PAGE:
Friday, January 31, 2014

Fishing--Burmese Style

Fishing anywhere, anytime for anything.

Those who know me, know that as with Notre Dame--- Family, God, Notre Dame--perhaps it should be Family, God, Fishing for me. And as everywhere in the world (well, we'll see about that as we headed today to Dubai...) fishing is an occupation, avocation and way of life.

Inle Lake fisherman are famous for the way they fish.  Using a conical shaped bamboo cage, they place a net in the center. They then pull the center up, drop the cone to the bottom (recall it is only 9 Ft deep in much other lake), stir it up a bit and force the fish into the net around the sides. Now all that is complicated enough, but it's how they do all that from the front of a dugout, flat bottomed canoe that has become iconic.  You'll recognize the picture immediately as one repeated into the art of the region. 
I had intended to go out with one of the fisherman, but alas our group was late getting back to the lodge and so I missed the opportunity. Perhaps in the future?
So, here are a few picture of how it works and then several of these remarkable people doing their form of fishing.


Use what you have.

Sorry, I have been away a few days. The joys of the (non) internet--or Rudyard Kipling's method of communication remains alive and well in Burma.

We are back in Yangon after (and I know this sounds redundant of what I have already said) an amazing, unique, special and sometimes astounding visit to Inle Lake. Inle Lake is the heart of old Burma. The center of a culture we can only imagine today in the US, and a place that is on the cusp of enormous change perhaps better for the people, but sad for the world.  With the invasion of the "moderns" the old ways inevitably will give way.  But, for now, it was an honor and pleasure to have experienced it.

Having dodged Brahman bulls pulling carts, trucks driven by the engines I could not imagine actually run, motorbikes, bicycles, horse-drawn carts and folks just ambling down the middle of the road, I did not think there could be more--I was way wrong!  Pulling up to a river we were greeted by wooden boats (and I use the term "boat" loosely) about 25' long, no wider than 36" (enough for a wooden lawn chair--yep that's the seat--actually 4-5 in each boat) powered by the loudest engine invented since the Indianapolis 500. (We'll call it the Indianapolis Canoe-Boat Killer, "Killer" for short) And our driver, well he was a Burmese John Wayne. The lake is only 9' deep on average, with floating islands throughout, so the motor drives a long shafts straight back into the water and you go roughly the same speed as the Indy 500. At first sight a whole lot of people were clutching to the life preserver which, given the inch or so of water in the bottom of each boat, was probably not a bad idea. (Red Gas can--you've got to be kidding. Burmese John W. pulled out a yellow milk container, cut a water bottle in half for a funnel and proceeded to fill 'er up.)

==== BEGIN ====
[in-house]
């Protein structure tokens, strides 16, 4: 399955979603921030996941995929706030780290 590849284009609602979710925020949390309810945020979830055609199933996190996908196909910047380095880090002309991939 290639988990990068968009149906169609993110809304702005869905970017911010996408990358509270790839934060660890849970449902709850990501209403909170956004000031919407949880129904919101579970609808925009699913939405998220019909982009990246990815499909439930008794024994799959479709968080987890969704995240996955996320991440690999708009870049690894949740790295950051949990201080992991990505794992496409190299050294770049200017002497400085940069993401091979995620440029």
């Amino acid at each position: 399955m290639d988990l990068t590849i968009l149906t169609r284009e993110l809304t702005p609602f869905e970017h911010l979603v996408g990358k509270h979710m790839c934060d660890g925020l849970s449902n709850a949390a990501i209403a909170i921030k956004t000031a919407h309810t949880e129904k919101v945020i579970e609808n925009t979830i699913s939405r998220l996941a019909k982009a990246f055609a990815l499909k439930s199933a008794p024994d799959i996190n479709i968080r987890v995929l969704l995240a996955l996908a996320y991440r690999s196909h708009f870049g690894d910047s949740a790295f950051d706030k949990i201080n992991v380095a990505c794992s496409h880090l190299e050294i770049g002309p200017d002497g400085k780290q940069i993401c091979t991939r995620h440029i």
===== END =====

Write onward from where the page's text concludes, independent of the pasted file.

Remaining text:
So, as we fly across the lake in our make-shift wooden canoe-like boatee thingee (the "Killer"), there are 500 more of these boats coming at us from every direction, and just for giggles, the locals paddle a flat bottom dug-out canoe within inches of the Indy car/boat Killer. Well sometimes paddle, unless they put a motor on it (or at least it "sounds like" a motor). 

And then there are the "barge-canoes". As far as I could tell, these are just giant versions of the
Killer, but powered by a even louder open-air engine and carrying every form of produce, people and commerce you can imagine. (Remember, of course, there are no real roads here. Dirt tracks, yes, Roads, not really.) So we ingenious humans decide anything that can be powered with an ear-shattering engine ought to be preferable--and if it is on water, all the better.

And as we got closer to where we would stay the night, a fellow jumped into the boat and began paddling us--engine now off--with his right leg while standing on the edge of the boat. 

So, the sun setting on Inle Lake, we did indeed enter the magic kingdom. Cabins built on stilts, connected to walkways, rising out of the lake. It was magic.

Sunday, January 26, 2014



Traveling the Far East can be the magnificent hotels of Hong Kong and Tokyo. So too, it can be the marvelous beach resorts of Thailand and even very nice hotels here in Burma. But I thought, as long as the internet will allow today (which may be quite short) I will try to provide a glimpse of some of what I truly enjoy--the "life" of Burma beyond the temples.
Here is a typical market in a small town (New Bagan).

The merchants around the holy Buddhist sites, even in the sites themselves are a bit disconcerting to Westerners but appear to be accepted as commonplace. Here are those corridors leading to the Buddha statutes.